by Akintunde Oyebode
“…pregnancy is not a disease” but our mothers keep dying due to ignorance.”
– Onyema Afulukwe of the Centre for Reproductive Rights.
Every year, on Mother’s Day, the church nominates a young person to deliver the sermon. It was my sister’s turn this year, and as I listened to her speak, the topic for this article hit me. Her message focused on the mother and a Christian home, a reminder of the role of mothers in nation building.
On my BlackBerry, almost everyone had a status/picture dedicated to his/her mother. It was a chance to show how venerated our mothers are, and boy did we milk it! The day left me wondering how we are able to cherish our mothers as individuals, but denigrate them as a country.
Maternal mortality is defined by the World Health Organisation (WHO) as the death of a woman while pregnant or within 42 days of the termination of a pregnancy, irrespective of the duration and site of the pregnancy, but not from accidental or incidental causes. This is measured by a Maternal Mortality Ratio (MMR), which is the number of maternal deaths per 100,000 live births. The reduction of maternal mortality by 75% between 1990 and 2015 is the 1st target of Goal 5 (Improving Maternal Health) of the 8 Millennium Development Goals (MDGs).
According to the CIA Fact Book, Nigeria is 9th on the maternal mortality league table, with 840 deaths per 100,000 live births. Many say it is worse, and the actual number is over 1,000 deaths. More pessimistic commentary suggests we are now 2nd on that league table, and working actively to become number one. It is difficult to dispute this because deaths are not properly recorded in Nigeria, especially in the Northern parts, but our actual position is irrelevant. What matters is mothers are at risk, and our leaders have their Beats by Dre headphones on, unable to hear their cries.
Unsafe abortion is the biggest cause of maternal mortality in Nigeria, accounting for over 40% of maternal deaths.
As Onyema Afulukwe of the Centre for Reproductive Rights said, “pregnancy is not a disease,” but our mothers keep dying due to ignorance. We continue to neglect educating illiterate mothers and their husbands, so they ignore ante-natal care (ANC) and choose to birth their babies in dark rooms instead of hospitals. A study on Maternal and Child Health done by the Columbia University’s School of Public Health makes for depressing reading. In Katsina, Yobe and Zamfara, only 24% of the women surveyed received ANC from a trained health professional.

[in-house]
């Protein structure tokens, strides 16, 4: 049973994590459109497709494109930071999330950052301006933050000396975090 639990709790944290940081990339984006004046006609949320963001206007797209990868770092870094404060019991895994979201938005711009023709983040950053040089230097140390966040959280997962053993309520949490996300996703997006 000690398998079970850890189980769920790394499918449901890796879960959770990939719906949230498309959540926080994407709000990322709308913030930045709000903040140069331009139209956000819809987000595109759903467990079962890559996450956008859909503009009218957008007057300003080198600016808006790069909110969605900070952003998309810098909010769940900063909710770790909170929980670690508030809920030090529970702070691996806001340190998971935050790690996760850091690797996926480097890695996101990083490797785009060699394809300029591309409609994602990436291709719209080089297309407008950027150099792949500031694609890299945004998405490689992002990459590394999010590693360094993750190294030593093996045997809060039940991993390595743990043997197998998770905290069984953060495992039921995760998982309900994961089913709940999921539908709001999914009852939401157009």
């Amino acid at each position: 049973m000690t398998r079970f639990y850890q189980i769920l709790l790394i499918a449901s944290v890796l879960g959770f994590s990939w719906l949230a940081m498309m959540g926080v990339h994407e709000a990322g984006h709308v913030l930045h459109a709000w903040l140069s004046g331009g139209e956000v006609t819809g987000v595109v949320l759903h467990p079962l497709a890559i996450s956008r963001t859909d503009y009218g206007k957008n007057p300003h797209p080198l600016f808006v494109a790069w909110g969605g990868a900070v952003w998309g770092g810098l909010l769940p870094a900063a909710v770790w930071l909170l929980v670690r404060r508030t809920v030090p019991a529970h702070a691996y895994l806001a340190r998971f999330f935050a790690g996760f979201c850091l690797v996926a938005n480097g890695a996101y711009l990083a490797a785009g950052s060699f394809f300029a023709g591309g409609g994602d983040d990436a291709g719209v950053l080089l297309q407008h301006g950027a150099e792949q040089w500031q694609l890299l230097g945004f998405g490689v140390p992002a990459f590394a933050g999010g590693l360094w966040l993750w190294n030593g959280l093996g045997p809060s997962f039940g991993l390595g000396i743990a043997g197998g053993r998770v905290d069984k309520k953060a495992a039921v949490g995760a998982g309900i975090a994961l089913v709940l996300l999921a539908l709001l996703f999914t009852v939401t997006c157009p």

For live births between 2004 and 2009, 11% reported their babies were delivered by a health service professional, with an even lower proportion (9.4%) delivered in a health facility. Do we still need a committee to tell us why we are contenders for the Maternal Mortality Champions League?
The Presidential Amnesty Programme will cost us N74.2 billion. Since those model citizens are more important than investments in health care, N57 billion was allocated to capital expenditure in the health sector. Yet, our foremost nuclear physicist, Asari Dokubo, insists we spend more money to feed his household instead of saving our mothers. It is easier to visit the Holy Lands and hope for a miracle than to educate our ignorant citizenry, so the Federal Government allocated less than N1 billion to advocacy and capacity building related to maternal mortality, but will spend N1.8 billion on pilgrimages.
Unsafe abortion is the biggest cause of maternal mortality in Nigeria, accounting for over 40% of maternal deaths. Here, an abortion is only legal if done to save the life of the woman. An illegal abortion carries a jail term of 14 years for the provider, and 7 years for the woman, but has not prevented the huge number of clandestine abortions carried out daily. Our abortion rate is 25 per 1000 women aged 15- 44, resulting in over 600,000 abortions annually. Over 70% of these abortions are carried out by unskilled providers, using unsafe methods, with obvious consequences. However, the risk of dying from an abortion dramatically reduces if done by a skilled provider, preferably in a registered hospital. I’m sure you don’t need me to connect the dots.
So, next time we celebrate Mother’s Day, let’s also protect the ones we lose daily.